The science of shampooHome » Latest issue » Good, issue 20 » The science of shampoo
Finding the brand that’s best for your hair is difficult enough – looking for eco-friendly options, doubly so. Lynda Brendish investigates
The good hair day can be an elusive thing. Hours can be lost browsing the shampoo aisle trying to figure out the difference between promises of ‘deep moisture’ and ‘sleek and shiny’. Later on, we rely on these colourful little bottles of hope to deliver that just-steppedout- of-a-salon look.
When it comes down to it, we can be a bit precious about our crowning glories, so it’s no wonder hair care companies have developed endless options to cater to every last one of our follicular fancies. Add confusing claims and the spectre of greenwashing to the mix and it’s enough to make your head spin.
While all shampoos are not created equal, most share a common origin. Basic formulations include a surface-active agent – or surfactant – which, along with its ability to lift dirt from your hair, creates lather, usually helped by the addition of foaming stabilisers to provide that sudsy effect we know and love. Add a dash of citric acid to bring your hair’s pH down and smooth out the strands, stir in a pinch of light conditioning agent and you’ve about got the general recipe down pat. It’s the subtle tweaking of this formula, plus the array of extras that can be added, that account for the acres of options we’re faced with in the supermarket aisle.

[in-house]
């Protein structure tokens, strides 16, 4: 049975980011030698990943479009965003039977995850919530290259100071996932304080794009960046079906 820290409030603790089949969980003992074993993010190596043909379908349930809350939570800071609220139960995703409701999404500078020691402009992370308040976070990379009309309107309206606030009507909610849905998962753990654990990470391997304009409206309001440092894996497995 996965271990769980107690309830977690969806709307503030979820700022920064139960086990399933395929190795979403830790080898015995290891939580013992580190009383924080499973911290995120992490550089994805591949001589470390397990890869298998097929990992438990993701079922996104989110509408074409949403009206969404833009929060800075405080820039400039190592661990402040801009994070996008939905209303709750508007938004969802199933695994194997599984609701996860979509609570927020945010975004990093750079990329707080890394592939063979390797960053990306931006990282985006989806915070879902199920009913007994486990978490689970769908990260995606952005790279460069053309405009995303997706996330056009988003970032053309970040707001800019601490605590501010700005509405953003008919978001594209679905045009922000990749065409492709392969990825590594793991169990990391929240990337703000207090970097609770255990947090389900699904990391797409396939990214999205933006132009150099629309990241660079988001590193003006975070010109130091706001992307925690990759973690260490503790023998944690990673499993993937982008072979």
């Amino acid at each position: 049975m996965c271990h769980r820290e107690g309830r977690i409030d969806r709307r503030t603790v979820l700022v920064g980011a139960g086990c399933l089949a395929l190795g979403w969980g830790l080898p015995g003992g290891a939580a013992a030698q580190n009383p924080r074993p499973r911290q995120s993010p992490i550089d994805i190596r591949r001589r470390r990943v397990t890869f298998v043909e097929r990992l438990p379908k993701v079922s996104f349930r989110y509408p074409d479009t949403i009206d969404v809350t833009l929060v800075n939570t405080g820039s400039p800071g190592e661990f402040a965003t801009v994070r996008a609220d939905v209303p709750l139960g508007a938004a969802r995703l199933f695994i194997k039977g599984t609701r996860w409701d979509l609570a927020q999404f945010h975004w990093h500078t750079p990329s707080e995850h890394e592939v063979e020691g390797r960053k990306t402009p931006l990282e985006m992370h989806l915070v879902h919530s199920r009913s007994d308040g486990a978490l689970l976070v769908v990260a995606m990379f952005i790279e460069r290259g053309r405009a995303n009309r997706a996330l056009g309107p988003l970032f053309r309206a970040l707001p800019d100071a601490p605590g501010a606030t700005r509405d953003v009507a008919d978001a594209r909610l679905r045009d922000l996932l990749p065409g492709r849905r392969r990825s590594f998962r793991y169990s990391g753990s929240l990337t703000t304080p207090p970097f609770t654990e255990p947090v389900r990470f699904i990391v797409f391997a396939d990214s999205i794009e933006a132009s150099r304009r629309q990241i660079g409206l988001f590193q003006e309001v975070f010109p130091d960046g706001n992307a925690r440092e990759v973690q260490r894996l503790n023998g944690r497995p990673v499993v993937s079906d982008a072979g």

Feel like tearing your hair out? We’ve sussed out a few choice ingredients to look for that’ll help put a safe, great hair day within reach.
Gone are the days when using an eco shampoo meant sacrificing luxurious lather for dull, limp locks. Coco glucoside is a 100 percent natural surfactant derived from corn and vegetable oils. It is relatively high-foaming, so although the product won’t be quite as sudsy as mainstream brands, you won’t be left unsatisfied. What’s more, coco glucoside is mild on your skin.
Polyglucosides are also worth a mention, says beautician and herbalist Kate Robertson of Urban Botanica. This relatively new class of natural surfactants is derived from corn and vegetable oils, and has much lower irritancy scores than traditional surfactants. The most common examples are decyl glucoside, lauryl glucoside and coco glucoside.
A good lather is necessary for a good clean head of hair, right? Well, actually – no. Joico’s technical educator Leigh Harris says the foaming component of shampoos is what hair care companies call a ‘cosmetic feel’. Though it adds to the experience, a good lather isn’t actually essential for cleaning – it’s more that we miss the suds when they’re not there.
Moisturisers and conditioners
Silicone is an excellent lubricant, but many eco-conscious brands stay away from it because of its lack of environmental cred. A common criticism is that silicone doesn’t treat your hair to make it smoother or softer, it just coats it in gunk. Huia Iti, Ecostore’s research and design manager, says dicaprylyl ether is the “holy grail” of eco-shampoo ingredients. “For years, truly natural shampoos have been hamstrung by the lack of availability of a silicone alternative,” he says.